Captain Norwood appeared from somewhere near the stage and began ordering staff and crew about like a general commanding his army. Within seconds of his arrival, passengers were rushed through the doors. Regardless of how many bizarre murders we’d borne witness to, the patrons didn’t make the evacuation task an easy one.

Chaos and discord raced about the room, dragging people to the floor, crushing them under the fleeing crowd. I blinked, unmoving, at the scene as if I were a mere apparition spying on the goings-on in Hell. Surely if such a place existed, it would appear exactly like this. A small fire flared up near the back of the room—the result of candles falling onto the table linens.

“Go.” Liza clutched my hands in hers, eyes wide but determined. “Uncle needs you up there. I’ll take Mrs. Harvey to our room. Again.” I blinked back a sudden prickling in my eyes and Liza tugged me into a crushing embrace. “Everything is going to be all right. We’ll be in New York by midnight tomorrow. We just need to make it through one more day.”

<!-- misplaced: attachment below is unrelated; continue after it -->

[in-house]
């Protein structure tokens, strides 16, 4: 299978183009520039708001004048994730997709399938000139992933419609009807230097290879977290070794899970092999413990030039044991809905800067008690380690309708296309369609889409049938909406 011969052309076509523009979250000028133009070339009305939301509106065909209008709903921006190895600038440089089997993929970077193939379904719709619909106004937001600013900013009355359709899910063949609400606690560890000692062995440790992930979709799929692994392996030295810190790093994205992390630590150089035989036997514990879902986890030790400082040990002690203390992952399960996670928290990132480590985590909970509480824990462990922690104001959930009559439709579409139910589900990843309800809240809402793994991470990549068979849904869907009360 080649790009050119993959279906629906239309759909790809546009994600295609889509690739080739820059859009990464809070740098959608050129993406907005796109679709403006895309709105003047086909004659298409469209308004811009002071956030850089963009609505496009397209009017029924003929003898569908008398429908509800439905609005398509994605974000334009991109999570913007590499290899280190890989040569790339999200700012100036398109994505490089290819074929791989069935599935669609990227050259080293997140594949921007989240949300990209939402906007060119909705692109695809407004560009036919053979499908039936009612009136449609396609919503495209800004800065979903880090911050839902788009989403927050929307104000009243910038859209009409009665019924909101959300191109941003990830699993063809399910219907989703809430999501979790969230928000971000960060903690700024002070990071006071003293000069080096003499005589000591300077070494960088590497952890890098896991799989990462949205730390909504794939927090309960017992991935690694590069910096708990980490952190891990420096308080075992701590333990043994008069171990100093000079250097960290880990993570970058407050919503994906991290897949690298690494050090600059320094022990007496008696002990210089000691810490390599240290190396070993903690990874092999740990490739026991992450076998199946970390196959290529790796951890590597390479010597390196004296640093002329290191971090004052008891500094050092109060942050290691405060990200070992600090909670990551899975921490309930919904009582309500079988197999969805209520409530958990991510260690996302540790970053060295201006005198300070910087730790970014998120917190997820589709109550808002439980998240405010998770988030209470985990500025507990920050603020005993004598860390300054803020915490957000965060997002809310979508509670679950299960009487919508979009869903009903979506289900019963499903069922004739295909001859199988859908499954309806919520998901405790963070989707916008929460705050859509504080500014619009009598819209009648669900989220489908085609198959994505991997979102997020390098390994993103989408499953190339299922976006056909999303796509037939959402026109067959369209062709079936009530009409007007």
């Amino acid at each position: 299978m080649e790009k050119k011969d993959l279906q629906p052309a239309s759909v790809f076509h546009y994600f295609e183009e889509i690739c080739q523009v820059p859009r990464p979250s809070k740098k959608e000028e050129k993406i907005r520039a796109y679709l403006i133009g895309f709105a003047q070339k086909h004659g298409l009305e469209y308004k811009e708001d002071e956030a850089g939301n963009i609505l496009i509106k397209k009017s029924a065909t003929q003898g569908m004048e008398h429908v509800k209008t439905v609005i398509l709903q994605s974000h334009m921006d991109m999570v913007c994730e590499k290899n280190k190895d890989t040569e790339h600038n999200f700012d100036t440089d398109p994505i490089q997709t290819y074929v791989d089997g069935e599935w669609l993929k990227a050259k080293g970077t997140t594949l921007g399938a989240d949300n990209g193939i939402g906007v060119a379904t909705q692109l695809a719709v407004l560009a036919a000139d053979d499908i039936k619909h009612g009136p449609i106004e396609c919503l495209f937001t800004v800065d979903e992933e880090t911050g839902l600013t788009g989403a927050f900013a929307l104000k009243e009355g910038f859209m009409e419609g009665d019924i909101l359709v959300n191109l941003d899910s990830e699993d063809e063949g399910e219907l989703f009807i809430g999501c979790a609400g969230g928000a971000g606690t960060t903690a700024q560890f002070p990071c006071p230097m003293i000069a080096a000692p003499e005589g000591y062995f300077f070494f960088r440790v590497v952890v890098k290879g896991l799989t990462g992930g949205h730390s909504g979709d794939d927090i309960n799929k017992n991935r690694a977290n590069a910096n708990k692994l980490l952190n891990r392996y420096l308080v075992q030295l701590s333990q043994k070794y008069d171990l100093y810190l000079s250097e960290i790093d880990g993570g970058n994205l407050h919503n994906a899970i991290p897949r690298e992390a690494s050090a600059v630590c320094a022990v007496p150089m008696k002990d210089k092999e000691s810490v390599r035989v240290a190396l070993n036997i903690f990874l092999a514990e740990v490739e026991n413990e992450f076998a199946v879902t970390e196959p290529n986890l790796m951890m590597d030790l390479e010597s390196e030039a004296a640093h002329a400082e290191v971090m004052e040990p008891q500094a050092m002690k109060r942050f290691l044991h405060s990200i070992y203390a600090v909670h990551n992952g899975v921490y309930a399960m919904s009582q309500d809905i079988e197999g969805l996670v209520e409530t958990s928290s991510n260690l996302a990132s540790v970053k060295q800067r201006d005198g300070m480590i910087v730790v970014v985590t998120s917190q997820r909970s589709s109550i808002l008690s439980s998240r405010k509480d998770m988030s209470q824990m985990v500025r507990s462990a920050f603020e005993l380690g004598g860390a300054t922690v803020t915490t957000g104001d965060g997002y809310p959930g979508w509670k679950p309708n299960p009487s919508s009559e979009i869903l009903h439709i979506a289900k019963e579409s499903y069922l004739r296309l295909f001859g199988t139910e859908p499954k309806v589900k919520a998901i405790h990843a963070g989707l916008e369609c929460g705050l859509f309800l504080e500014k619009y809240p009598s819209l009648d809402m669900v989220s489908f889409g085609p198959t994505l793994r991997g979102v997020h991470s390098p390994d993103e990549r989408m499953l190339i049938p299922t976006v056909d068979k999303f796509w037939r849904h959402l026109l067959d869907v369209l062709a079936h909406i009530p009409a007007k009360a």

I nodded, unable to do more, and stepped back. Once they’d made their way toward the exit, I gathered my skirts and ran as swiftly as I could up the stairs and ducked behind the velvet curtains. Mephistopheles stood, hands on his hips, staring at the dead woman.

“I’m telling you, it’s simply not possible for her to have done this alone,” he said. His tone implied it wasn’t the first time he’d shared this information, and he was trying to remain calm despite the floating body in his show’s prop. He pointed to the top of the contraption. “See those locks? Someone slid them into place. It takes two of my men to fit the tank together. Once she’d gone in the water, there’s no possible way for her to maneuver the lid and then lock it. And do you honestly believe she skewered five hearts and then posted the playing card of the same name on the glass?”